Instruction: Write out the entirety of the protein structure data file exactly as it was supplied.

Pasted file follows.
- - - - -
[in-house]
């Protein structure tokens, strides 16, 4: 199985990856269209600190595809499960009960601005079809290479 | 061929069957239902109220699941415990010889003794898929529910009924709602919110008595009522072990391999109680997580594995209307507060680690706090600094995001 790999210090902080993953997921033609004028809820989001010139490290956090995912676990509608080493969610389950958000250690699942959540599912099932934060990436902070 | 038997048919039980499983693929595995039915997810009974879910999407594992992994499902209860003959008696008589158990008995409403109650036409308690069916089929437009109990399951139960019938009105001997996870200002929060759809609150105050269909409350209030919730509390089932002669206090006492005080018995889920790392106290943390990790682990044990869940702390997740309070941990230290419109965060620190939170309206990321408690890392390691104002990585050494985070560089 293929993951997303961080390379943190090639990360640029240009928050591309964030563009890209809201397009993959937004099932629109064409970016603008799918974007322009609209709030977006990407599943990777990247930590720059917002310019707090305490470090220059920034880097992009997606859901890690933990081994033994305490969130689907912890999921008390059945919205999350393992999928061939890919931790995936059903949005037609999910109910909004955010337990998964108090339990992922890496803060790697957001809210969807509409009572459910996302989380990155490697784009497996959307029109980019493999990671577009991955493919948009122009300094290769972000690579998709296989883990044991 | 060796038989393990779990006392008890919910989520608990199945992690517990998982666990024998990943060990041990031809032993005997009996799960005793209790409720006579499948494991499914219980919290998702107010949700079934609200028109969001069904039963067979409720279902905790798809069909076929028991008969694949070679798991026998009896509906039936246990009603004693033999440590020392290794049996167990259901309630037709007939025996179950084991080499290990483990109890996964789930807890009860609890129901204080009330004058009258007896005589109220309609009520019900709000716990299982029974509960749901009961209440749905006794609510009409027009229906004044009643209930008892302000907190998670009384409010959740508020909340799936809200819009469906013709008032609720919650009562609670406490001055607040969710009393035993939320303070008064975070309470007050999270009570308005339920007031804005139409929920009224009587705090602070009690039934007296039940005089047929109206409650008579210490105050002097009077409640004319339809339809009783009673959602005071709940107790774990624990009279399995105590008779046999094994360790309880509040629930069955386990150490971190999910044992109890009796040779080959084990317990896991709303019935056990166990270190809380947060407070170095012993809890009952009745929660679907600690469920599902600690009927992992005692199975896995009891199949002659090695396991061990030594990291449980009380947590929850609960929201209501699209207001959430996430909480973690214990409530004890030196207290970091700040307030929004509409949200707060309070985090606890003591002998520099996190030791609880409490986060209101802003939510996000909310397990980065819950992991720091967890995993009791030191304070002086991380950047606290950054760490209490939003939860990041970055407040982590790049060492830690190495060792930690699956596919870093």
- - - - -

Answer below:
[in-house]
């Protein structure tokens, strides 16, 4: 199985990856269209600190595809499960009960601005079809290479 | 061929069957239902109220699941415990010889003794898929529910009924709602919110008595009522072990391999109680997580594995209307507060680690706090600094995001 790999210090902080993953997921033609004028809820989001010139490290956090995912676990509608080493969610389950958000250690699942959540599912099932934060990436902070 | 038997048919039980499983693929595995039915997810009974879910999407594992992994499902209860003959008696008589158990008995409403109650036409308690069916089929437009109990399951139960019938009105001997996870200002929060759809609150105050269909409350209030919730509390089932002669206090006492005080018995889920790392106290943390990790682990044990869940702390997740309070941990230290419109965060620190939170309206990321408690890392390691104002990585050494985070560089 293929993951997303961080390379943190090639990360640029240009928050591309964030563009890209809201397009993959937004099932629109064409970016603008799918974007322009609209709030977006990407599943990777990247930590720059917002310019707090305490470090220059920034880097992009997606859901890690933990081994033994305490969130689907912890999921008390059945919205999350393992999928061939890919931790995936059903949005037609999910109910909004955010337990998964108090339990992922890496803060790697957001809210969807509409009572459910996302989380990155490697784009497996959307029109980019493999990671577009991955493919948009122009300094290769972000690579998709296989883990044991 | 060796038989393990779990006392008890919910989520608990199945992690517990998982666990024998990943060990041990031809032993005997009996799960005793209790409720006579499948494991499914219980919290998702107010949700079934609200028109969001069904039963067979409720279902905790798809069909076929028991008969694949070679798991026998009896509906039936246990009603004693033999440590020392290794049996167990259901309630037709007939025996179950084991080499290990483990109890996964789930807890009860609890129901204080009330004058009258007896005589109220309609009520019900709000716990299982029974509960749901009961209440749905006794609510009409027009229906004044009643209930008892302000907190998670009384409010959740508020909340799936809200819009469906013709008032609720919650009562609670406490001055607040969710009393035993939320303070008064975070309470007050999270009570308005339920007031804005139409929920009224009587705090602070009690039934007296039940005089047929109206409650008579210490105050002097009077409640004319339809339809009783009673959602005071709940107790774990624990009279399995105590008779046999094994360790309880509040629930069955386990150490971190999910044992109890009796040779080959084990317990896991709303019935056990166990270190809380947060407070170095012993809890009952009745929660679907600690469920599902600690009927992992005692199975896995009891199949002659090695396991061990030594990291449980009380947590929850609960929201209501699209207001959430996430909480973690214990409530004890030196207290970091700040307030929004509409949200707060309070985090606890003591002998520099996190030791609880409490986060209101802003939510996000909310397990980065819950992991720091967890995993009791030191304070002086991380950047606290950054760490209490939003939860990041970055407040982590790049060492830690190495060792930690699956596919870093």